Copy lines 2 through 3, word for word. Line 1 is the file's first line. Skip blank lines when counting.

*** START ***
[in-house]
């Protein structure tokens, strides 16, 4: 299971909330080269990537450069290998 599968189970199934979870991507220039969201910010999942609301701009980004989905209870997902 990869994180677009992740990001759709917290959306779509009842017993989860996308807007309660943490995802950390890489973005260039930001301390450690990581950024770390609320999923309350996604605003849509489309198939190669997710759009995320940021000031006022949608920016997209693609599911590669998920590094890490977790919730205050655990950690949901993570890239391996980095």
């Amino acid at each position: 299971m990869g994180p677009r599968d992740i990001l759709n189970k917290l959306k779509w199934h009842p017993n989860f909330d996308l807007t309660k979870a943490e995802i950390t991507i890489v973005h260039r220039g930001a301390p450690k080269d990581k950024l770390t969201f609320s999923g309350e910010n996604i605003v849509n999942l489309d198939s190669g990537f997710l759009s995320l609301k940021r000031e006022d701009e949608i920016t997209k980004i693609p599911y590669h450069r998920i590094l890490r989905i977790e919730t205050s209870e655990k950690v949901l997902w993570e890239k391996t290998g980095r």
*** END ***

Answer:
């Protein structure tokens, strides 16, 4: 299971909330080269990537450069290998 599968189970199934979870991507220039969201910010999942609301701009980004989905209870997902 990869994180677009992740990001759709917290959306779509009842017993989860996308807007309660943490995802950390890489973005260039930001301390450690990581950024770390609320999923309350996604605003849509489309198939190669997710759009995320940021000031006022949608920016997209693609599911590669998920590094890490977790919730205050655990950690949901993570890239391996980095």
């Amino acid at each position: 299971m990869g994180p677009r599968d992740i990001l759709n189970k917290l959306k779509w199934h009842p017993n989860f909330d996308l807007t309660k979870a943490e995802i950390t991507i890489v973005h260039r220039g930001a301390p450690k080269d990581k950024l770390t969201f609320s999923g309350e910010n996604i605003v849509n999942l489309d198939s190669g990537f997710l759009s995320l609301k940021r000031e006022d701009e949608i920016t997209k980004i693609p599911y590669h450069r998920i590094l890490r989905i977790e919730t205050s209870e655990k950690v949901l997902w993570e890239k391996t290998g980095r």